Retail investing requires a retail broker, and each of them offer different services, fees, software, markets, and information. If you’ve already chosen a retail broker, and you’ve found another broker that offers better or different services, transferring your investments is not too difficult.
Many of the most popular brokers have eliminated commissions on trades, and other brokers are following suit. If your broker takes a commission, you may be inclined to transfer your assets to a broker who doesn’t. Outside of commissions, there are many other fee structures that may be more favorable for your investing.
Additionally, if you’d like to access direct stock plans that are only offered by brokerage firms, advanced trading software, a wider variety of asset classes, or retail investment advisors, then a transfer may be a good way to switch brokers.
This is done through an Automated Customer Account Transfer or ACAT.
An ACAT, or in-kind transfer, is a full transfer of an investment account from one broker-dealer to another. Most basic assets such as bonds, cash, and derivatives can easily be transferred between broker-dealers through this automated system.
The transfer itself takes about a week, but it can take longer depending on the factors involved. If you choose to transfer assets to a non-broker-dealer or transfer assets on behalf of someone who requires a legal guardian, then the transfer will take longer.
Some institutions don’t take fees from the transfer, but some do. It’s important to talk to both broker-dealers and get information on the terms of the transfer and possible costs that might be incurred.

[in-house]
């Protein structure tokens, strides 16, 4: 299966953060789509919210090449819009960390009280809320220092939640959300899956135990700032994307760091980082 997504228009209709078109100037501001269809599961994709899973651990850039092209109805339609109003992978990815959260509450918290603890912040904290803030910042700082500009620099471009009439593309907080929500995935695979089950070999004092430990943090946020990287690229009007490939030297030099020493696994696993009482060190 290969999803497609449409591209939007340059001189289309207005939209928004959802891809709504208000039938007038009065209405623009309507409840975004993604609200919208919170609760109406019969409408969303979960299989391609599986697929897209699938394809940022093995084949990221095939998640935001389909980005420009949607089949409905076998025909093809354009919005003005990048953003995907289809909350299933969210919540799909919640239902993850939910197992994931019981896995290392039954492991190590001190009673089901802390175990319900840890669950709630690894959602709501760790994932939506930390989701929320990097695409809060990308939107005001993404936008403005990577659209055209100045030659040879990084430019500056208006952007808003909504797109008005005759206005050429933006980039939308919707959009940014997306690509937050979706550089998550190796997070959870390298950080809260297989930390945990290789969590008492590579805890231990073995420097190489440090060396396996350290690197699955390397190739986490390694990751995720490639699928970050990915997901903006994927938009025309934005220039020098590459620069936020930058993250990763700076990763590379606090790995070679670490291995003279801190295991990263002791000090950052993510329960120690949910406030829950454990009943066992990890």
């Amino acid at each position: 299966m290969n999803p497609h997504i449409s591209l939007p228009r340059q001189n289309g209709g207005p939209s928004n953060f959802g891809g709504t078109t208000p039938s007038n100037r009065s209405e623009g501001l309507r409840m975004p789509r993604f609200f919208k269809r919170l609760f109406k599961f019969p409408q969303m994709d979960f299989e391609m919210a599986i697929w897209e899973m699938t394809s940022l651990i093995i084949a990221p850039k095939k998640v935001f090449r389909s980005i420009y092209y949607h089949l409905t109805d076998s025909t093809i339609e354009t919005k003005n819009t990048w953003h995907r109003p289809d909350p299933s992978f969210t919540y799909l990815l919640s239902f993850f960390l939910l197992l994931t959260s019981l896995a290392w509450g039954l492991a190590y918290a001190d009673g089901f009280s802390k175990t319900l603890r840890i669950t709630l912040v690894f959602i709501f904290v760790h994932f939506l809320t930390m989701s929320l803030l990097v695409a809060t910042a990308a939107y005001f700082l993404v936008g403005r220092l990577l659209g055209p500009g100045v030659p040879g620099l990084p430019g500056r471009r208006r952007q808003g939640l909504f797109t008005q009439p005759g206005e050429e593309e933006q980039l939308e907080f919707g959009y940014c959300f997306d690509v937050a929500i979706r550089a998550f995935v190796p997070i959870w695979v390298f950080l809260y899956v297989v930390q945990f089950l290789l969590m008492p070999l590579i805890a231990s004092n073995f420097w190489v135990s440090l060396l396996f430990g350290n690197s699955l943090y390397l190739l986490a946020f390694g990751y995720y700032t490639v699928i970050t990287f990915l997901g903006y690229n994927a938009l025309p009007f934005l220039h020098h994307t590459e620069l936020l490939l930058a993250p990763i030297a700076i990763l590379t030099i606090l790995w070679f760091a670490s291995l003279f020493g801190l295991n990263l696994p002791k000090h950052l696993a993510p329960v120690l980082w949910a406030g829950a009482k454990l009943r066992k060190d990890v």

Additionally, assets not offered by the new broker-dealer must be sold. This should not be a problem if you hold mostly traditional assets that are widely available through most brokers. This includes stocks, bonds, cash, and investment funds available to the public.
It’s important to talk to your broker and find out which assets can be transferred.
Before you do anything, find the new broker and research any available public information on ACAT transfers. If the public information is lacking, reach out directly as a prospective customer to get more details.
Once you’ve found your broker and sorted out the details on the transfer, get a recent, up-to-date statement on your existing account. The information in this statement will be provided to the new broker in order to facilitate the transfer.
Next, you’ll fill out a Transfer Initiation Form or TIF. Your broker can provide this form and walk you through the process of the transfer. Your existing broker is the delivering firm and the new broker will be the receiving firm.
You can choose to do a full transfer or a partial transfer. If you only want to transfer a select portion of assets for whatever reason, it is possible to only transfer a portion of your portfolio to the receiving firm. This can be useful for brokers that specialize in specific investment assets.